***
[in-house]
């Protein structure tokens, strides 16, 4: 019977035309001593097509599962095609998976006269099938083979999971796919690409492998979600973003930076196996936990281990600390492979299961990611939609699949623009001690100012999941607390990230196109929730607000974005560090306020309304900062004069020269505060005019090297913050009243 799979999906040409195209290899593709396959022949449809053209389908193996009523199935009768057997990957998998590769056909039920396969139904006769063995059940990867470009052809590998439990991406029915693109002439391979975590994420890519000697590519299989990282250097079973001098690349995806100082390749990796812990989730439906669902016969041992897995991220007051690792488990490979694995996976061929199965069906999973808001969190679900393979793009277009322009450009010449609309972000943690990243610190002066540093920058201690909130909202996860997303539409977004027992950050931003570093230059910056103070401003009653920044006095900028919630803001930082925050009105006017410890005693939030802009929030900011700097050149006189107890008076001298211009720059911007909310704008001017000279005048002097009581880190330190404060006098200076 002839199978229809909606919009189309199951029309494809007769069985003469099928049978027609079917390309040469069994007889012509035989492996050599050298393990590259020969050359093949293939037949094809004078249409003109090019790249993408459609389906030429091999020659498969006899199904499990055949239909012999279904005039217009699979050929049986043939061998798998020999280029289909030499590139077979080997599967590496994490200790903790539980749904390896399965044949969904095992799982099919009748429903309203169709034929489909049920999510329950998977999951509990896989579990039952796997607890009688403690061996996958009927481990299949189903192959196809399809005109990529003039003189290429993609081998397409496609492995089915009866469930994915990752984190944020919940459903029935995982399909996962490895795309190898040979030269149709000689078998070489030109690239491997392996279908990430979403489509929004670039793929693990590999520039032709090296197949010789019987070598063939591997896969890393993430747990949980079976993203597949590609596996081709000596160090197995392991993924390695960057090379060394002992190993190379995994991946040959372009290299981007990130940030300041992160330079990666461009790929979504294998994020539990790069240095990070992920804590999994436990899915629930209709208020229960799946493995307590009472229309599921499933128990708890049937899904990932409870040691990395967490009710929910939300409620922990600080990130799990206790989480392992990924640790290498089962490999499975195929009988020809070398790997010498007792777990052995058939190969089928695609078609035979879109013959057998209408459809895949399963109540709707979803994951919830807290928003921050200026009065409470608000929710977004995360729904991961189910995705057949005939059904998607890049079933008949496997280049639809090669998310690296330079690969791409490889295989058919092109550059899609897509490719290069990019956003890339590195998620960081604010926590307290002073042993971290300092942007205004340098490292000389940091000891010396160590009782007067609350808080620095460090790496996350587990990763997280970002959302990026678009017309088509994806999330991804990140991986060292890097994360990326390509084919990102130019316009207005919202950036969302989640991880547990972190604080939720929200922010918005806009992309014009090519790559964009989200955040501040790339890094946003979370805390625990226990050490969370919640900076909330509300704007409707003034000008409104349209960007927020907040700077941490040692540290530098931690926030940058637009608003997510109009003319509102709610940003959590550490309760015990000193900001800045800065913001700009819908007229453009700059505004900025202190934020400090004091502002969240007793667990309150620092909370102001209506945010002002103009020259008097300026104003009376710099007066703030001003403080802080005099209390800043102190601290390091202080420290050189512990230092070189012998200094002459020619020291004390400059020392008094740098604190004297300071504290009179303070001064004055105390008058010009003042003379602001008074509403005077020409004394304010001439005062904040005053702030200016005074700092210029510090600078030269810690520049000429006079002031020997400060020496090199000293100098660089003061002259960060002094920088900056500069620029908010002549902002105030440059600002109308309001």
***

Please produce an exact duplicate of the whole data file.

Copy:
[in-house]
């Protein structure tokens, strides 16, 4: 019977035309001593097509599962095609998976006269099938083979999971796919690409492998979600973003930076196996936990281990600390492979299961990611939609699949623009001690100012999941607390990230196109929730607000974005560090306020309304900062004069020269505060005019090297913050009243 799979999906040409195209290899593709396959022949449809053209389908193996009523199935009768057997990957998998590769056909039920396969139904006769063995059940990867470009052809590998439990991406029915693109002439391979975590994420890519000697590519299989990282250097079973001098690349995806100082390749990796812990989730439906669902016969041992897995991220007051690792488990490979694995996976061929199965069906999973808001969190679900393979793009277009322009450009010449609309972000943690990243610190002066540093920058201690909130909202996860997303539409977004027992950050931003570093230059910056103070401003009653920044006095900028919630803001930082925050009105006017410890005693939030802009929030900011700097050149006189107890008076001298211009720059911007909310704008001017000279005048002097009581880190330190404060006098200076 002839199978229809909606919009189309199951029309494809007769069985003469099928049978027609079917390309040469069994007889012509035989492996050599050298393990590259020969050359093949293939037949094809004078249409003109090019790249993408459609389906030429091999020659498969006899199904499990055949239909012999279904005039217009699979050929049986043939061998798998020999280029289909030499590139077979080997599967590496994490200790903790539980749904390896399965044949969904095992799982099919009748429903309203169709034929489909049920999510329950998977999951509990896989579990039952796997607890009688403690061996996958009927481990299949189903192959196809399809005109990529003039003189290429993609081998397409496609492995089915009866469930994915990752984190944020919940459903029935995982399909996962490895795309190898040979030269149709000689078998070489030109690239491997392996279908990430979403489509929004670039793929693990590999520039032709090296197949010789019987070598063939591997896969890393993430747990949980079976993203597949590609596996081709000596160090197995392991993924390695960057090379060394002992190993190379995994991946040959372009290299981007990130940030300041992160330079990666461009790929979504294998994020539990790069240095990070992920804590999994436990899915629930209709208020229960799946493995307590009472229309599921499933128990708890049937899904990932409870040691990395967490009710929910939300409620922990600080990130799990206790989480392992990924640790290498089962490999499975195929009988020809070398790997010498007792777990052995058939190969089928695609078609035979879109013959057998209408459809895949399963109540709707979803994951919830807290928003921050200026009065409470608000929710977004995360729904991961189910995705057949005939059904998607890049079933008949496997280049639809090669998310690296330079690969791409490889295989058919092109550059899609897509490719290069990019956003890339590195998620960081604010926590307290002073042993971290300092942007205004340098490292000389940091000891010396160590009782007067609350808080620095460090790496996350587990990763997280970002959302990026678009017309088509994806999330991804990140991986060292890097994360990326390509084919990102130019316009207005919202950036969302989640991880547990972190604080939720929200922010918005806009992309014009090519790559964009989200955040501040790339890094946003979370805390625990226990050490969370919640900076909330509300704007409707003034000008409104349209960007927020907040700077941490040692540290530098931690926030940058637009608003997510109009003319509102709610940003959590550490309760015990000193900001800045800065913001700009819908007229453009700059505004900025202190934020400090004091502002969240007793667990309150620092909370102001209506945010002002103009020259008097300026104003009376710099007066703030001003403080802080005099209390800043102190601290390091202080420290050189512990230092070189012998200094002459020619020291004390400059020392008094740098604190004297300071504290009179303070001064004055105390008058010009003042003379602001008074509403005077020409004394304010001439005062904040005053702030200016005074700092210029510090600078030269810690520049000429006079002031020997400060020496090199000293100098660089003061002259960060002094920088900056500069620029908010002549902002105030440059600002109308309001």